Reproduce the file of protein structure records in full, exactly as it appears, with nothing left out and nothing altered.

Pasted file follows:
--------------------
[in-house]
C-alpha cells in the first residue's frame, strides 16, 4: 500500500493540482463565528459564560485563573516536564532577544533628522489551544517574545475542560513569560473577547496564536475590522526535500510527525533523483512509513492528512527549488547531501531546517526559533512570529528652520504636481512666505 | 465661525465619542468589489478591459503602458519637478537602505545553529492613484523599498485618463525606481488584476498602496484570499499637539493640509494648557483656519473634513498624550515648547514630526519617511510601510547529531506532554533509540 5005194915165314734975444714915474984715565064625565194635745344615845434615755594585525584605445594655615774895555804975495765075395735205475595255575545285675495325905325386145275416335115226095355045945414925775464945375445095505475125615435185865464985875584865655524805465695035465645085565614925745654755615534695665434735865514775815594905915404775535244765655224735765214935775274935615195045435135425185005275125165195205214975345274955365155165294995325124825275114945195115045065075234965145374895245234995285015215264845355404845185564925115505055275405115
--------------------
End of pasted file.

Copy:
[in-house]
C-alpha cells in the first residue's frame, strides 16, 4: 500500500493540482463565528459564560485563573516536564532577544533628522489551544517574545475542560513569560473577547496564536475590522526535500510527525533523483512509513492528512527549488547531501531546517526559533512570529528652520504636481512666505 | 465661525465619542468589489478591459503602458519637478537602505545553529492613484523599498485618463525606481488584476498602496484570499499637539493640509494648557483656519473634513498624550515648547514630526519617511510601510547529531506532554533509540 5005194915165314734975444714915474984715565064625565194635745344615845434615755594585525584605445594655615774895555804975495765075395735205475595255575545285675495325905325386145275416335115226095355045945414925775464945375445095505475125615435185865464985875584865655524805465695035465645085565614925745654755615534695665434735865514775815594905915404775535244765655224735765214935775274935615195045435135425185005275125165195205214975345274955365155165294995325124825275114945195115045065075234965145374895245234995285015215264845355404845185564925115505055275405115